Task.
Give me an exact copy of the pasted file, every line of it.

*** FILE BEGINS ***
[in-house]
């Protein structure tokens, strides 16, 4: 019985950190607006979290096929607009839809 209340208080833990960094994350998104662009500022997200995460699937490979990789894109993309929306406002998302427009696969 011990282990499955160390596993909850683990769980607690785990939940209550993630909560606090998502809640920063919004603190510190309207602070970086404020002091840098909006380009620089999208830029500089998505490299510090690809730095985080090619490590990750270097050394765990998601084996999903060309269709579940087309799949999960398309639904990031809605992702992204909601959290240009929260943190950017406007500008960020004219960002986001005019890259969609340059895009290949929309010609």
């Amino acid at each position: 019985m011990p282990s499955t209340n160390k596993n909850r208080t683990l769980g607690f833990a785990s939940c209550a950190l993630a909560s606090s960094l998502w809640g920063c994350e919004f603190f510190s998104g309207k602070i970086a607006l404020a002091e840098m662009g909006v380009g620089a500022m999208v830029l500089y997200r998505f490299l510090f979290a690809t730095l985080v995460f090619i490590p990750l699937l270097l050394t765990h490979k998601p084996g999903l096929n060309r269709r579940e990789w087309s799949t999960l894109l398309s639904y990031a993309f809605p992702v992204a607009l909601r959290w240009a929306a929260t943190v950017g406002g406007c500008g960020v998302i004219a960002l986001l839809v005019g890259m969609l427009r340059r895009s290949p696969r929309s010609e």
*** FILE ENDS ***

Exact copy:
[in-house]
């Protein structure tokens, strides 16, 4: 019985950190607006979290096929607009839809 209340208080833990960094994350998104662009500022997200995460699937490979990789894109993309929306406002998302427009696969 011990282990499955160390596993909850683990769980607690785990939940209550993630909560606090998502809640920063919004603190510190309207602070970086404020002091840098909006380009620089999208830029500089998505490299510090690809730095985080090619490590990750270097050394765990998601084996999903060309269709579940087309799949999960398309639904990031809605992702992204909601959290240009929260943190950017406007500008960020004219960002986001005019890259969609340059895009290949929309010609």
């Amino acid at each position: 019985m011990p282990s499955t209340n160390k596993n909850r208080t683990l769980g607690f833990a785990s939940c209550a950190l993630a909560s606090s960094l998502w809640g920063c994350e919004f603190f510190s998104g309207k602070i970086a607006l404020a002091e840098m662009g909006v380009g620089a500022m999208v830029l500089y997200r998505f490299l510090f979290a690809t730095l985080v995460f090619i490590p990750l699937l270097l050394t765990h490979k998601p084996g999903l096929n060309r269709r579940e990789w087309s799949t999960l894109l398309s639904y990031a993309f809605p992702v992204a607009l909601r959290w240009a929306a929260t943190v950017g406002g406007c500008g960020v998302i004219a960002l986001l839809v005019g890259m969609l427009r340059r895009s290949p696969r929309s010609e």